This space for a large food garden in the Laboriaux neighborhood of Rocinha was built as a collaboration between by GMF, Amanda Bradshaw from Columbia University, who has received a Davis Peace Fellowship to work on this project, the Hortas Cariocas program, (Municipal Dept. for the Environment), and residents of the community. The space was located on an overlook with stunning views of the Cristo Redentor and Lagoa, but was taken over and destroyed by the Dept. of Works, which is a currently using it as a space to park heavy machinery. Its future is uncertain.


Escola Horta

This is a food garden on the grounds of the Escola Municipal Abelardo Chacrinha Barbosa, a public elementary school in the Laboriaux neighborhood of Rocinha. GMF donated a range of tools, equipment, and seeds to the project, which is managed by the school in collaboration with Hortas Cariocas).


Eco-Parque Food Garden

GMF created a temporary food foraging experiment in Rochina’s eco-parque in a large terraced section of the park. We planted low maintenance vines that produce melons, pumpkins, and cucumbers. We are also planted pineapples and papaya, ginger and garlic, as well as jabuticaba, a tropical fruit tree.


Pedacinho da Terra

Pedacinho da Terra is a small triangle of land in a well-traveled alley connecting Cachopa, a neighborhood perched on a particularly steep hillside, to Estrada da Gávea, Rocinha’s main street. Though it receives little sunlight and measures only a couple meters square, this little plot has a dramatic view of Dois Irmãos mountain, and forms the scenery for many residents’ journeys to and from work. The space had fallen into disrepair due to several obstacles. Water pipes run just below the surface of the soil, and one side of the plot is a sheer drop-off. GMF has regenerated this space with ground cover and shade plants, vertical planters, herbs, and vines trained along the fence.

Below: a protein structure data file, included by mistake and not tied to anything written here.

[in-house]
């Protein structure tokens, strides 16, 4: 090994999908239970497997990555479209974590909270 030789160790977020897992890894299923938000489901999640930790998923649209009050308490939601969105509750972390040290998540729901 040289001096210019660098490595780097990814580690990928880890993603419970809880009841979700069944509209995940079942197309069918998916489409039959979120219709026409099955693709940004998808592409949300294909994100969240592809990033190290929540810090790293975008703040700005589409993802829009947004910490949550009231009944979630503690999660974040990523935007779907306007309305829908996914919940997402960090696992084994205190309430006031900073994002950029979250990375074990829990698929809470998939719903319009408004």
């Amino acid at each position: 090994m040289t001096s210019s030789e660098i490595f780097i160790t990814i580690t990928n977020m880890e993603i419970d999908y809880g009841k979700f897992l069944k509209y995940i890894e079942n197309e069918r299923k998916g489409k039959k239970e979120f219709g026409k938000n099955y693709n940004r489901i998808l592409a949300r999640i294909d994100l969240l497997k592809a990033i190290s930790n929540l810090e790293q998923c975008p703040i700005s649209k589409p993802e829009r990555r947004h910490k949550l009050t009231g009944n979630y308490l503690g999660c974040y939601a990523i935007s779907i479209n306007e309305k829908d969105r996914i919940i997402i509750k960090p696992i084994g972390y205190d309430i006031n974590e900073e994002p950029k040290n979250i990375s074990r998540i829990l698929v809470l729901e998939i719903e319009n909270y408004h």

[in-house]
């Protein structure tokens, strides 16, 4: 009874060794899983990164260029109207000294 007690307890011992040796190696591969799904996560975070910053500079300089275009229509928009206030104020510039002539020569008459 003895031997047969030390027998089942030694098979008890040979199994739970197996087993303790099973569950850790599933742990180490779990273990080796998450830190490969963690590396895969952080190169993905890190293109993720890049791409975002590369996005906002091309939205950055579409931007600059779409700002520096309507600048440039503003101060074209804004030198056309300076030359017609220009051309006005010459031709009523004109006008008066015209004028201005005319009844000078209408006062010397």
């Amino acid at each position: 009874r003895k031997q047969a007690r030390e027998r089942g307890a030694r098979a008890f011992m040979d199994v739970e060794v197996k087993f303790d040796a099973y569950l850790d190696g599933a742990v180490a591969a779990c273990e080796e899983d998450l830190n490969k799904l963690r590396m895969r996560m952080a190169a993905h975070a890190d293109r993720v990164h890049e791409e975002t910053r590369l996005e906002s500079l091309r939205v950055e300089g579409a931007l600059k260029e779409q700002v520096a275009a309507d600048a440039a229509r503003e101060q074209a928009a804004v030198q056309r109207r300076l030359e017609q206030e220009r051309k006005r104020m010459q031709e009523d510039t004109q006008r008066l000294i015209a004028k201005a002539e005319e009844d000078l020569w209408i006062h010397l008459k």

Cachopa Laje

This was GMF’s first private garden, located on a small rooftop in Cachopa, a steep neighborhood in Rocinha. The garden’s caretaker, Carlos, grew up on farms in Bahia and has extensive knowledge of medicinal herbs. He has lived in Rocinha for the past 15 years and cultivated collard greens, tomatoes, peppers, cilantro, basil, aloe vera, and boldo (an herb used for detox) in an assortment of salvaged planters until he was forced to move. Because the neighborhood occasionally experiences weeks-long water shortages, Carlos watered the garden using a rainwater catchment and greywater recycling system. A worm compost bin created soil, and two pet quails lived on the roof and provide fertilizer.

Tabajaras Protesto

GMF worked with residents on a series of small protest gardens in the Ladeira dos Tabajaras favela community, located alongside the Morro dos Cabritos favela in the South Zone of Rio de Janeiro, near Copacabana. Both communities have been pacified under the UPP campaign since 2010. For the thirty years preceding the pacification, the favelas were under control of the Comando Vermelho (CV) drug trafficking gang. The communities collectively have about five thousand residents, having risen by 37% in a decade. All households have electricity and almost all residents have access to water, sewerage, garbage collection, and street lighting. However, many homeowners are at-risk of eviction due to the steep slopes on which their houses are built, and because developers are preparing to capitalize on this highly sought after prime real estate.


Vidigal Orchard

The Vidigal favela is built on a particularly steep mountainside prone to landslide that is exasperated by flash flooding. GMF was asked by residents to create a garden in Vidigal on a steep, chronically eroded space shared by several neighbors. We used repurposed materials from the site to create a series of terraced vegetable gardens to help replenish eroded topsoil. Taking advantage of the wild fruit trees that were already growing in the area, we worked on developing an orchard that could help secure the space, and that could be easily foraged by neighbors. In addition, we established a series of large compost and mulch piles to nourish, protect, and enrich the soil. However residents were displaced due to a housing collapse, and the garden was abandoned after only one harvest cycle.